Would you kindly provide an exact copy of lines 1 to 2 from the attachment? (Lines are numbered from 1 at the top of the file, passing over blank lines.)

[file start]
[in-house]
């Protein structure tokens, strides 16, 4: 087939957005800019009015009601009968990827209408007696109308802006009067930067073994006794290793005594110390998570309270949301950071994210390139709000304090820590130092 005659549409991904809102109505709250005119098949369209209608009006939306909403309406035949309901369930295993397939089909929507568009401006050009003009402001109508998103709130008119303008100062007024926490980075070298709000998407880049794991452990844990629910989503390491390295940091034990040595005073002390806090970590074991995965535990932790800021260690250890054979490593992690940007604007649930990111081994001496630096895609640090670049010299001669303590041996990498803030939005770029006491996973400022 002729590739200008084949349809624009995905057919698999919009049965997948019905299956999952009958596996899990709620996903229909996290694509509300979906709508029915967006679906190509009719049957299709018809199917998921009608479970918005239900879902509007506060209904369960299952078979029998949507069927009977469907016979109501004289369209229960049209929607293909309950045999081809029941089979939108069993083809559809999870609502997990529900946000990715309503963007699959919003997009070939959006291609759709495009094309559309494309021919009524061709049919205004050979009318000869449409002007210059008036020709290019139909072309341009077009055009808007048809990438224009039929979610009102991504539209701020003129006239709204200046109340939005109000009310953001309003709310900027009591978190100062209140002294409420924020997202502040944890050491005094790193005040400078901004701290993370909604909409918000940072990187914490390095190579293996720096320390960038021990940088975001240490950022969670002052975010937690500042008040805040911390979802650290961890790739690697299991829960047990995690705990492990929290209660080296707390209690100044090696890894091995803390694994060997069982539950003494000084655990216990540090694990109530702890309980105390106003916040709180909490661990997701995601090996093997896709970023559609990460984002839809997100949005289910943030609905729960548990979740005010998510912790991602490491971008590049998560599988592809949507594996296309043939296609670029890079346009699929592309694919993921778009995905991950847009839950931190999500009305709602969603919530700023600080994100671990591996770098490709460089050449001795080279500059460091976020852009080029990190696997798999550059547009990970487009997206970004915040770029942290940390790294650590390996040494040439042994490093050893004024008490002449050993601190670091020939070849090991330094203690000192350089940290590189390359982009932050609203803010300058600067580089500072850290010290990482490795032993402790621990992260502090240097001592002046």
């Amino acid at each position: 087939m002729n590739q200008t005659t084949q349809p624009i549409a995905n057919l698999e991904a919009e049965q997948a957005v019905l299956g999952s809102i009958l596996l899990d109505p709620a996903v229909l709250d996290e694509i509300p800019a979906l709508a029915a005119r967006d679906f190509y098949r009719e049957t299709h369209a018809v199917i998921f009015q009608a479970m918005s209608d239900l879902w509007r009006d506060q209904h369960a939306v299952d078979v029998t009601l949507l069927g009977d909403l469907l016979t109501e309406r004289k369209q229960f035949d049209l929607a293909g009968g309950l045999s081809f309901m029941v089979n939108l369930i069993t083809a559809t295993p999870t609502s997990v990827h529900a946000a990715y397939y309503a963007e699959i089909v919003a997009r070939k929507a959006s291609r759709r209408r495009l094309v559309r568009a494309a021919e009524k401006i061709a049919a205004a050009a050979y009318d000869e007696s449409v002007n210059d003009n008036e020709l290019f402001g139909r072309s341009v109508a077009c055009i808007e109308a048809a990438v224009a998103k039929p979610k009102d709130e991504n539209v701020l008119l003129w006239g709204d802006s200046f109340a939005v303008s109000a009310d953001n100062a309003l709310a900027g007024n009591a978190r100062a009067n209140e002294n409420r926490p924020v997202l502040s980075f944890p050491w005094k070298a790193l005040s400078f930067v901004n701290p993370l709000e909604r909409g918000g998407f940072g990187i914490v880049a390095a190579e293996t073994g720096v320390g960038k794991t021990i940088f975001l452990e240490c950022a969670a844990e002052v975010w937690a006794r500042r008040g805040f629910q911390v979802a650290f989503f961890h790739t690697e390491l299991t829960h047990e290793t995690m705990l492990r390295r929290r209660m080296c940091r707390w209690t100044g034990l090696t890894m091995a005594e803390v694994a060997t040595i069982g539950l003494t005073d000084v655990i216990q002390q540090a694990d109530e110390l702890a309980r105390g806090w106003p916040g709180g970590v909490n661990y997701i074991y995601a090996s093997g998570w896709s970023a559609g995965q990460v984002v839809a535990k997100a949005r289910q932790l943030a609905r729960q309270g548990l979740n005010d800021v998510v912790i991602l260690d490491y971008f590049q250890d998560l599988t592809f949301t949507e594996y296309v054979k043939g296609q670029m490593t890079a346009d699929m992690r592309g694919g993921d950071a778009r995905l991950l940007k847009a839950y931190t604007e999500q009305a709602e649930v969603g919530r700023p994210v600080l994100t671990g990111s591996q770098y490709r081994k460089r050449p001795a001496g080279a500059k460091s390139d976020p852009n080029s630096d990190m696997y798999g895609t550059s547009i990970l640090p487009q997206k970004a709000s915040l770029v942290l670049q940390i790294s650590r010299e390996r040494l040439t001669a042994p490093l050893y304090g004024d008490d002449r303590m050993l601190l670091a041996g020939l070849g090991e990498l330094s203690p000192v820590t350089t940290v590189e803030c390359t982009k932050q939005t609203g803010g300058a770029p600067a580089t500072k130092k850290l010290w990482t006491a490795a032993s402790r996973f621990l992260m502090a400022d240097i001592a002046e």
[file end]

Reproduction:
[in-house]
């Protein structure tokens, strides 16, 4: 087939957005800019009015009601009968990827209408007696109308802006009067930067073994006794290793005594110390998570309270949301950071994210390139709000304090820590130092 005659549409991904809102109505709250005119098949369209209608009006939306909403309406035949309901369930295993397939089909929507568009401006050009003009402001109508998103709130008119303008100062007024926490980075070298709000998407880049794991452990844990629910989503390491390295940091034990040595005073002390806090970590074991995965535990932790800021260690250890054979490593992690940007604007649930990111081994001496630096895609640090670049010299001669303590041996990498803030939005770029006491996973400022 002729590739200008084949349809624009995905057919698999919009049965997948019905299956999952009958596996899990709620996903229909996290694509509300979906709508029915967006679906190509009719049957299709018809199917998921009608479970918005239900879902509007506060209904369960299952078979029998949507069927009977469907016979109501004289369209229960049209929607293909309950045999081809029941089979939108069993083809559809999870609502997990529900946000990715309503963007699959919003997009070939959006291609759709495009094309559309494309021919009524061709049919205004050979009318000869449409002007210059008036020709290019139909072309341009077009055009808007048809990438224009039929979610009102991504539209701020003129006239709204200046109340939005109000009310953001309003709310900027009591978190100062209140002294409420924020997202502040944890050491005094790193005040400078901004701290993370909604909409918000940072990187914490390095190579293996720096320390960038021990940088975001240490950022969670002052975010937690500042008040805040911390979802650290961890790739690697299991829960047990995690705990492990929290209660080296707390209690100044090696890894091995803390694994060997069982539950003494000084655990216990540090694990109530702890309980105390106003916040709180909490661990997701995601090996093997896709970023559609990460984002839809997100949005289910943030609905729960548990979740005010998510912790991602490491971008590049998560599988592809949507594996296309043939296609670029890079346009699929592309694919993921778009995905991950847009839950931190999500009305709602969603919530700023600080994100671990591996770098490709460089050449001795080279500059460091976020852009080029990190696997798999550059547009990970487009997206970004915040770029942290940390790294650590390996040494040439042994490093050893004024008490002449050993601190670091020939070849090991330094203690000192350089940290590189390359982009932050609203803010300058600067580089500072850290010290990482490795032993402790621990992260502090240097001592002046």